Hello and welcome to LQ. Hope you like it here.
I have just been hired as tech manager
With all due respect but if you don't grok GNU/Linux from a security point of view then please consider (temporarily) bringing somebody in who does. Not only will it save time but it'll also mean "better" quality wrt auditing and reporting (short and longterm recommendations).
RHL-6 (as opposed to RHE
L) is severely deprecated. On top of that the 6 releases where the ones with the largest amount of 'sploits ITW. I really hope the thing is hardened properly, behind two or three firewalls and overloaded with access restrictions but that probably won't be the case...
Anyway. RHL isn't different from any other GNU/Linux distro (well, OK, some commands may not take args 'n switches we expect in this millennium). Before I'd go in I'd look at company policies, be especially careful to understand compliance and regulations games, look for any maint docs left (dream on), find out the box location inside their network (restrictions) and relation to other servers and services, what processes/which users are allowed access to it, where (if) it logs to (no kidding) and if there are backups (as if). If there's nothing to learn from that (like there was anything documented) and I have no suspicions (if I do then alerting, blocking access and making a full backup is the first priority) I'd log in as unprivileged user and look at the open files, process and network listings, go find a downtime slot and prepare for a full audit on the box with the focus on system integrity, keeping a swift migration to something maintainable and stable in the back of my mind. If I'm going to run tools on it I'll compile static them on a dev box and bring them along on removable media or grab them from a share. First thing I'd check are the login records and system and daemon logs (backups could help extend logrotate retention settings). Meanwhile I'll run something like Tiger to get an overview of the box, md5deep the whole FS and correlate output with 'rpm-Va'.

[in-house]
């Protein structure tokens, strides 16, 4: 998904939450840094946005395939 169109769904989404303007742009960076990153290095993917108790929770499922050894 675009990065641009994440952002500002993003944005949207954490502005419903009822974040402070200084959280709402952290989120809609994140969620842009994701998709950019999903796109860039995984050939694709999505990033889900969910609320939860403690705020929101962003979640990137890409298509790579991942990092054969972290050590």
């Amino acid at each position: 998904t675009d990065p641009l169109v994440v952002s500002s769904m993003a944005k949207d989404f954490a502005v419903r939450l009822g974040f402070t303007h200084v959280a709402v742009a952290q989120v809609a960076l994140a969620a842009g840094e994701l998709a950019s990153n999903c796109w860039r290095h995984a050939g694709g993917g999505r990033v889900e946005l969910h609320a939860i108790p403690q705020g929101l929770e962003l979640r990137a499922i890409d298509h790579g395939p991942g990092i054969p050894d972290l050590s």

From there it depends on what I find.
So. I'd say draw up a plan (targets), work outside in (scope) before you recon the box (risk) and be weary of executing commands without a clear goal. If you feel you totally lost your bearings you might find the Intruder Detection Checklist (CERT): http://www.cert.org/tech_tips/intrud...checklist.html
a good starting point even though it kinda sounds like made for worst case scenario's (which RHL-6 kinda is
If there's anything here I should clear up, please ask.